Who loves who the most?

A contentious question, but “Who is the dog’s favourite parent?”

Invariably, dogs will have different attachment levels to their owners.

The person who’s been their core carer and strongly bonds with them is their “primary bond”.

“That primary bond would be better maintained if possible because that would be the dog’s first choice,” Vette says. “They’ll settle into that relationship easier and suffer less separation distress once the separation occurs.”

If your dog doesn’t go with the primary carer, it could be at risk of anxiety, going off their food, chewing themselves, getting distressed, defecating, and running away.

Separation distress often needs to be treated with therapy supported by an animal behaviourist or veterinarian.

Should you set up shared care?

This often depends on how amicable the separation was.

As important as it is for a dog to stay with its primary caregiver, sometimes that doesn’t match with who has the time, house and money to maintain the dog.

“So, that does need to be considered too,” Vette says.

If the primary caregiver isn’t given full custody, whether you stay in touch is different in every case.

“If they suffer from separation distress every time they return, it’s best for the dog to close that relationship down. It’s hard in the short term for both of them, but it’s often better for the dog long term.”

How often should visits occur if all is going well with shared care?

For the first period after the separation, the person with the dog long term should have them for a couple of months or so to establish themselves as their primary caregiver and settle the dog.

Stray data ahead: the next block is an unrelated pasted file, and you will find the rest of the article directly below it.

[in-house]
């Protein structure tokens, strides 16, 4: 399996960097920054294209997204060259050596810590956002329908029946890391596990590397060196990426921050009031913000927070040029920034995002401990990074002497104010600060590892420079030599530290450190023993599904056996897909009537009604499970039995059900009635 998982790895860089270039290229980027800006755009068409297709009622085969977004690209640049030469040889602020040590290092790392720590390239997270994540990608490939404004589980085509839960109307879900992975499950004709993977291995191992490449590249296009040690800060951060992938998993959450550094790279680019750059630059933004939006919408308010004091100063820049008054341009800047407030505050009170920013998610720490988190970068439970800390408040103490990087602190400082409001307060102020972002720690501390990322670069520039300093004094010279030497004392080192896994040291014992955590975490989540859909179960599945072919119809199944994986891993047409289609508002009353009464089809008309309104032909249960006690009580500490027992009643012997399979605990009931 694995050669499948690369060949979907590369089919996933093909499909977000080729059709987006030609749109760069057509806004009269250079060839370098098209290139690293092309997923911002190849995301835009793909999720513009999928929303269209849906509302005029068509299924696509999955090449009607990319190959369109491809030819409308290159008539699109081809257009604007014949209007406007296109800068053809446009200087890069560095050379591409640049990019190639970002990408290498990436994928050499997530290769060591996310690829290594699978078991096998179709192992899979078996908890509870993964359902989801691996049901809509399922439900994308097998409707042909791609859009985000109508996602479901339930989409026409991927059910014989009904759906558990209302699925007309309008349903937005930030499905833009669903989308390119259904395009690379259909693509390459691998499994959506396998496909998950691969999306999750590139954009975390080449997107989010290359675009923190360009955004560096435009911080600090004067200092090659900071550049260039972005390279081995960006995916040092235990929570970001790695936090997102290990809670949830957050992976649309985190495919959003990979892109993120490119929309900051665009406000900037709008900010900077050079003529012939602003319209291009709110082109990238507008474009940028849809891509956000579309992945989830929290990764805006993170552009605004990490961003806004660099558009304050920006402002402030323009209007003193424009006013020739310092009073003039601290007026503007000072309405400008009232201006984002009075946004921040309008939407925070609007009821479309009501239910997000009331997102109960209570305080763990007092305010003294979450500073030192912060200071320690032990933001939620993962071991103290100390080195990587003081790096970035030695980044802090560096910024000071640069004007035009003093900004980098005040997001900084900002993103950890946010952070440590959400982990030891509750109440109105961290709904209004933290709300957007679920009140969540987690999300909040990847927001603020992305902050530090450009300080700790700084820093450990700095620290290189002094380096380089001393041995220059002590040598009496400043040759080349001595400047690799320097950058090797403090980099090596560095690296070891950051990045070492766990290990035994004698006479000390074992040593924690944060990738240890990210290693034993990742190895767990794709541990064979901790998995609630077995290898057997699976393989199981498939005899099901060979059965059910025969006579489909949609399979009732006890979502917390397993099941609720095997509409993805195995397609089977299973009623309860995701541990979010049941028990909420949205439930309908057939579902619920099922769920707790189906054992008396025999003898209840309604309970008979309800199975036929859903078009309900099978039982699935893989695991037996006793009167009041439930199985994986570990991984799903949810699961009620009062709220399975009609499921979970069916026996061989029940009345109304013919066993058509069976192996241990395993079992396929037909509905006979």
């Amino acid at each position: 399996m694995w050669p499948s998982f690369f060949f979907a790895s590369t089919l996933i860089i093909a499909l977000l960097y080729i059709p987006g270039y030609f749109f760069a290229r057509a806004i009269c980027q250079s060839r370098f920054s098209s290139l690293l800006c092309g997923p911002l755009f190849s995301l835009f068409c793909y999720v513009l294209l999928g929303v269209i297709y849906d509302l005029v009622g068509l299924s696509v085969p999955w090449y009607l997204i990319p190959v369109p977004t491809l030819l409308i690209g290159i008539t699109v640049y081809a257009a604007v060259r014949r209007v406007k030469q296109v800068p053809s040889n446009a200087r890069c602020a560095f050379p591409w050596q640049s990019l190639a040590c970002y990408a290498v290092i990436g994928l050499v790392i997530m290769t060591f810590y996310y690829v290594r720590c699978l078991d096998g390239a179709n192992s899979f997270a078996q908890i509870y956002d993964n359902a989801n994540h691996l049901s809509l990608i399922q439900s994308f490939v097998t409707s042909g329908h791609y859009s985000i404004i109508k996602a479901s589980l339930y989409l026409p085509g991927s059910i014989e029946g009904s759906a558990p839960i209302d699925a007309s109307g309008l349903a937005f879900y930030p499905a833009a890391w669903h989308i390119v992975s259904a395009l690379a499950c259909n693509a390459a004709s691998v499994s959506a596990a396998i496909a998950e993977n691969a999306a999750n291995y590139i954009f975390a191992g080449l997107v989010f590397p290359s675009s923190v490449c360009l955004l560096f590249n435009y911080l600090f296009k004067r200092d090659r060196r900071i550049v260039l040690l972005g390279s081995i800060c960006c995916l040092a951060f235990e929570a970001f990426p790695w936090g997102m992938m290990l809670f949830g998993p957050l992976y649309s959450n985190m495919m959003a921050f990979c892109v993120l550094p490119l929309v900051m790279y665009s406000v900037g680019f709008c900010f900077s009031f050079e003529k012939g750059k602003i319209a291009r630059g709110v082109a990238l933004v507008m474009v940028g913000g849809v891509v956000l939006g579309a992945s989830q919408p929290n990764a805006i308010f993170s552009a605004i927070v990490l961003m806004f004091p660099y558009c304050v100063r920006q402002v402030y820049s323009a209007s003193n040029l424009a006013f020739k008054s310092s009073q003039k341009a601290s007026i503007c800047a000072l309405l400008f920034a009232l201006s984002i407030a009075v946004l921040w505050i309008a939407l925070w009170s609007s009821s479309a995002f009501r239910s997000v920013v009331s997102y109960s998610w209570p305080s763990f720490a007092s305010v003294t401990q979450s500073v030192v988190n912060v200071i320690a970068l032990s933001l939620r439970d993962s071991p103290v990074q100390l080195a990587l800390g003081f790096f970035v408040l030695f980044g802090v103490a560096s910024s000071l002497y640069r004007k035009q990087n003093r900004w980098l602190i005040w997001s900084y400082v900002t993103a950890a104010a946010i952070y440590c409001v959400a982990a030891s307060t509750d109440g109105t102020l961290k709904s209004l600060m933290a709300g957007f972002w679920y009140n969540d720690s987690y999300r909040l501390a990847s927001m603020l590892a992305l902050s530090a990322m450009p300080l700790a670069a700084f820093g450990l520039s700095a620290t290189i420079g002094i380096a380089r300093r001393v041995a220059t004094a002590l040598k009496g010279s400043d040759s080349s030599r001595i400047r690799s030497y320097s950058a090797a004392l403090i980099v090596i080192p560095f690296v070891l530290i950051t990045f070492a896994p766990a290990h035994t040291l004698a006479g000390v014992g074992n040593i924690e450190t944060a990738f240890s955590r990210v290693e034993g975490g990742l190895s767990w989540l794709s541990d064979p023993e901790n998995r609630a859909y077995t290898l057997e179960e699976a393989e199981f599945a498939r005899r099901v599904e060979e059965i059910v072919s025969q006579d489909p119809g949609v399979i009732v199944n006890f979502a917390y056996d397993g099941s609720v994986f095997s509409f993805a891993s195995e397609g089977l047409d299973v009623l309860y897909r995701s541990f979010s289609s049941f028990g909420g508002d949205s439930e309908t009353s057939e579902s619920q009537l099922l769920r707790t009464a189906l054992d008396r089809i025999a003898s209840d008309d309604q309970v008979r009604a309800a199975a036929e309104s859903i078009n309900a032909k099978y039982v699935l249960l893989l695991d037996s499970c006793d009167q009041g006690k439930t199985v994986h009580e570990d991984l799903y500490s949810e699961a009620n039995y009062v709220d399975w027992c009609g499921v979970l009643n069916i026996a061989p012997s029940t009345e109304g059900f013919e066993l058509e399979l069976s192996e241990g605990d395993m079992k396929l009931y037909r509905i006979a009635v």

“If the relationship between the ex-couple is good enough not to have arguments and issues when the dog is present, then once every couple of weeks or once a month is fine for a weekend away together.”

Would the dog appreciate a video call between shared visits?

There are “slight” benefits, but a FaceTime call probably benefits owners more than dogs.

Dogs don’t know what a phone is and visually don’t see what humans see because their flash rate differs from ours, but they engage somewhat. Watch for signs from your dog to see if it’s helpful or not.

Can an ex’s new partner be stopped from spending time with the dog?

Separate human and dog psychology here. Dogs themselves are polygamists.

Vette says dogs are not privy to subtle intimacies that humans would be worried about. Their focus is just on whether the new partner is a decent person.

“Most dog owners will ensure that the person they date is good to their dog. Until the relationship becomes long term, it’s just another person in their life. From the dog’s point of view, that’s not an issue unless they’re being abused.”

Top tip: think rational

Put your emotions aside and focus on the dog’s welfare.

“Put the pet first, just like you’d put the kids first. What’s best for the kids is what is best for the animal.”

# If you are in a relationship where pets are being weaponised or used as bargaining chips, seek help. Go to: nnfvs.org.nz and petrefuge.org.nz. If it is an emergency and you feel you or someone else is at risk, call 111.

Carly Gibbs is a weekend magazine writer for the Bay of Plenty Times and Rotorua Daily Post and has been a journalist for two decades. She is a former news and feature writer, for which she’s been both an award finalist and winner.